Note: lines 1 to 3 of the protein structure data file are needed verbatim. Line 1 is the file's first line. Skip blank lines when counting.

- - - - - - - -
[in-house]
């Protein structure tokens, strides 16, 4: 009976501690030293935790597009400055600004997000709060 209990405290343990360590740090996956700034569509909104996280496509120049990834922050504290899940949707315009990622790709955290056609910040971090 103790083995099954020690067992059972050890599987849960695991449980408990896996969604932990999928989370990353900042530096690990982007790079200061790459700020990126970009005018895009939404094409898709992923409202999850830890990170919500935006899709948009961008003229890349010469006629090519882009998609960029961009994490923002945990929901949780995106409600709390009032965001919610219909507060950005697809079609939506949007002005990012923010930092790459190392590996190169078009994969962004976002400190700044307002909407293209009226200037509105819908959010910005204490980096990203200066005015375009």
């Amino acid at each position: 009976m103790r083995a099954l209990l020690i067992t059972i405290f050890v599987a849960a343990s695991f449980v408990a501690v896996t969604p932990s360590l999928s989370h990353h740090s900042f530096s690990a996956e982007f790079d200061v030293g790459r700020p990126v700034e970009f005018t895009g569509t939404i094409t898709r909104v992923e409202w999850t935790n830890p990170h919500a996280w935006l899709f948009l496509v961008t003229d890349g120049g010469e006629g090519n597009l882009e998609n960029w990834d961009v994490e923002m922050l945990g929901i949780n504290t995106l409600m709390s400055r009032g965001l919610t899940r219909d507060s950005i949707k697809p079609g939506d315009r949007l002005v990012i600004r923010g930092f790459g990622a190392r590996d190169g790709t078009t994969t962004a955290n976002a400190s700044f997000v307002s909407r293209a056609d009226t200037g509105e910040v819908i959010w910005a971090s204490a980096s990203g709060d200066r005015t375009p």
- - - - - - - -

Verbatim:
[in-house]
């Protein structure tokens, strides 16, 4: 009976501690030293935790597009400055600004997000709060 209990405290343990360590740090996956700034569509909104996280496509120049990834922050504290899940949707315009990622790709955290056609910040971090 103790083995099954020690067992059972050890599987849960695991449980408990896996969604932990999928989370990353900042530096690990982007790079200061790459700020990126970009005018895009939404094409898709992923409202999850830890990170919500935006899709948009961008003229890349010469006629090519882009998609960029961009994490923002945990929901949780995106409600709390009032965001919610219909507060950005697809079609939506949007002005990012923010930092790459190392590996190169078009994969962004976002400190700044307002909407293209009226200037509105819908959010910005204490980096990203200066005015375009």
């Amino acid at each position: 009976m103790r083995a099954l209990l020690i067992t059972i405290f050890v599987a849960a343990s695991f449980v408990a501690v896996t969604p932990s360590l999928s989370h990353h740090s900042f530096s690990a996956e982007f790079d200061v030293g790459r700020p990126v700034e970009f005018t895009g569509t939404i094409t898709r909104v992923e409202w999850t935790n830890p990170h919500a996280w935006l899709f948009l496509v961008t003229d890349g120049g010469e006629g090519n597009l882009e998609n960029w990834d961009v994490e923002m922050l945990g929901i949780n504290t995106l409600m709390s400055r009032g965001l919610t899940r219909d507060s950005i949707k697809p079609g939506d315009r949007l002005v990012i600004r923010g930092f790459g990622a190392r590996d190169g790709t078009t994969t962004a955290n976002a400190s700044f997000v307002s909407r293209a056609d009226t200037g509105e910040v819908i959010w910005a971090s204490a980096s990203g709060d200066r005015t375009p």